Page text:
But his was not a sterile philosophical argument discussed over a latte or cappuccino. His was a pragmatic, action-based philosophy that would be embodied in the Civil Rights Movement of the 1960s and 1970s, and can be illustrated by:
- the “Letter from a Birmingham Jail”(1963),
- the “I Have A Dream” speech and rally (1963) and
- the “I Have Been to the Mountaintop” speech (1968).
‘Letter from a Birmingham Jail’ explains nonviolent, yet direct, action
Written April 16, 1963, “Letter from a Birmingham Jail” is King’s reply to eight white clergymen who had criticized his civil rights activities in Birmingham, Alabama. The letter is a point-by-point refutation of charges that his actions were untimely, unnecessary and probably illegal. The letter is particularly relevant to the First Amendment clauses dealing with assembly and right to petition the government.
In their comments, the clergymen had described civil rights activities as “extremism.” King, however, notes extremism is bidimensional: extremism on one end of the political spectrum, those who are complacent and unwilling to fight for freedom, and at the other end, Black nationalist groups. He notes nonviolent demonstrations, protests and actions are a third way between the two extremes:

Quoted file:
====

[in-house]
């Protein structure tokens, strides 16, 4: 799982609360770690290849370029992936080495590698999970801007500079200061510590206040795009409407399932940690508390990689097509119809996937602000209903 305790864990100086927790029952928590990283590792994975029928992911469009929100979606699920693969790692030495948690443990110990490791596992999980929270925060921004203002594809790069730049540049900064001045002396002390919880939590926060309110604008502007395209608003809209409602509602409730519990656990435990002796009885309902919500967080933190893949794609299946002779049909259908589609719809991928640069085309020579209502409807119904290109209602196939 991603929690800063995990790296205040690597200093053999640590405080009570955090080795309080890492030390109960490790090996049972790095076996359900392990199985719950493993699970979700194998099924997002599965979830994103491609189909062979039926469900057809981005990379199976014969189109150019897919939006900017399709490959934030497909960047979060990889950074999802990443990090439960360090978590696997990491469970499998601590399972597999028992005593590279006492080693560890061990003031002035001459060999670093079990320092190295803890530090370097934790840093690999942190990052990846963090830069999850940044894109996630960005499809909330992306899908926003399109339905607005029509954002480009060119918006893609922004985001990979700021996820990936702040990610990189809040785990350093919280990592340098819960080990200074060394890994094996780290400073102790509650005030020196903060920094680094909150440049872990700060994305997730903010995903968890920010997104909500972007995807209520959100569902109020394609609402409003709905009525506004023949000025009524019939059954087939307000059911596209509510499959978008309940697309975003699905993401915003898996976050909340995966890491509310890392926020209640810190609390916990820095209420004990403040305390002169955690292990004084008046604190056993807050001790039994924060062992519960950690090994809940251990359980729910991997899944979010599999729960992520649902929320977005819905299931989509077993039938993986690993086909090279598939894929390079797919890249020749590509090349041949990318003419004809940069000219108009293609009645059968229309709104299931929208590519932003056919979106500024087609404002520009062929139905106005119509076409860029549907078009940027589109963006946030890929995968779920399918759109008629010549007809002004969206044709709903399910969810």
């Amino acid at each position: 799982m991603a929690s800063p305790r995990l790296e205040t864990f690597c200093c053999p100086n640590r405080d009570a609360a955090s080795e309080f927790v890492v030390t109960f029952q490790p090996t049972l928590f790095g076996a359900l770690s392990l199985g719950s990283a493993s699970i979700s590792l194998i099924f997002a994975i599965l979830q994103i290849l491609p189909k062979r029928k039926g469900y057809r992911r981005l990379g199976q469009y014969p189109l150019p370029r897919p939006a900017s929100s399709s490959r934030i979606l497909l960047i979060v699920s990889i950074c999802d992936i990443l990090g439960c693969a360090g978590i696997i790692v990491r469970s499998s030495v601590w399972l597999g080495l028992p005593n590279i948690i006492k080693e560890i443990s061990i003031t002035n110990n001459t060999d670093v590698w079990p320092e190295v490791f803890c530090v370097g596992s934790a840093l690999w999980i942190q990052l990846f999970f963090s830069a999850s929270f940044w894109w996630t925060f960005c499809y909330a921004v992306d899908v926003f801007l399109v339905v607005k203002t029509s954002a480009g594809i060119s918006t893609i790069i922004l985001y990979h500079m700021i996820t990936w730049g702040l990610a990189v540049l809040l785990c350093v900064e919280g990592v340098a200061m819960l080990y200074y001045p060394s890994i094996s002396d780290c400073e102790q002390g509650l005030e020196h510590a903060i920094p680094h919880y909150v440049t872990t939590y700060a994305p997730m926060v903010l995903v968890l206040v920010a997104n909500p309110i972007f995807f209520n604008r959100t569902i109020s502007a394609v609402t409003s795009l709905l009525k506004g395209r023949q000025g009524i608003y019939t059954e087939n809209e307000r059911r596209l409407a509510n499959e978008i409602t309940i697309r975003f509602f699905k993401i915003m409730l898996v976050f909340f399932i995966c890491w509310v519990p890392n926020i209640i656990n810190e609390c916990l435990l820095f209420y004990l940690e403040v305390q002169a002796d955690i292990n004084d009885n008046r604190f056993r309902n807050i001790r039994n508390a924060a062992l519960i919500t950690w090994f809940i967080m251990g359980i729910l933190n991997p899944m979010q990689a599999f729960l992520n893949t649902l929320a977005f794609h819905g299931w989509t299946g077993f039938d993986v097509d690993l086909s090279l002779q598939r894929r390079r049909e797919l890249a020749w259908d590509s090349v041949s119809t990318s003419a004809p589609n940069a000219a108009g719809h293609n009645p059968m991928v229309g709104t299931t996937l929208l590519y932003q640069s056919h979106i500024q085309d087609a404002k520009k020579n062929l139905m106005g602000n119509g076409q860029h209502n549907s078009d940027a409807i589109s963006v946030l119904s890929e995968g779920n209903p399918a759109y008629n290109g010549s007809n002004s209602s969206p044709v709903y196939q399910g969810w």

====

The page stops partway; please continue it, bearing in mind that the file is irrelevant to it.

“I have tried to stand between these two forces, saying that we need emulate neither the “do nothingism” of the complacent nor the hatred and despair of the black nationalist. For there is the more excellent way of love and nonviolent protest. I am grateful to God that, through the influence of the Negro church, the way of nonviolence became an integral part of our struggle. If this philosophy had not emerged, by now many streets of the South would, I am convinced, be flowing with blood. And I am further convinced that if our white brothers dismiss as “rabble rousers” and “outside agitators” those of us who employ nonviolent direct action, and if they refuse to support our nonviolent efforts, millions of Negroes will, out of frustration and despair, seek solace and security in black nationalist ideologies — a development that would inevitably lead to a frightening racial nightmare.”
‘I Have a Dream’ exhorts listeners to meet physical force with peaceable ‘soul’ force
Only a few months after the Birmingham letter was published, some 250,000 people on Aug. 28, 1963, participated in a march and rally at the Lincoln Memorial in Washington D.C. Although 10 speakers were officially listed on the program, only King’s “I Have a Dream” speech has survived the test of time.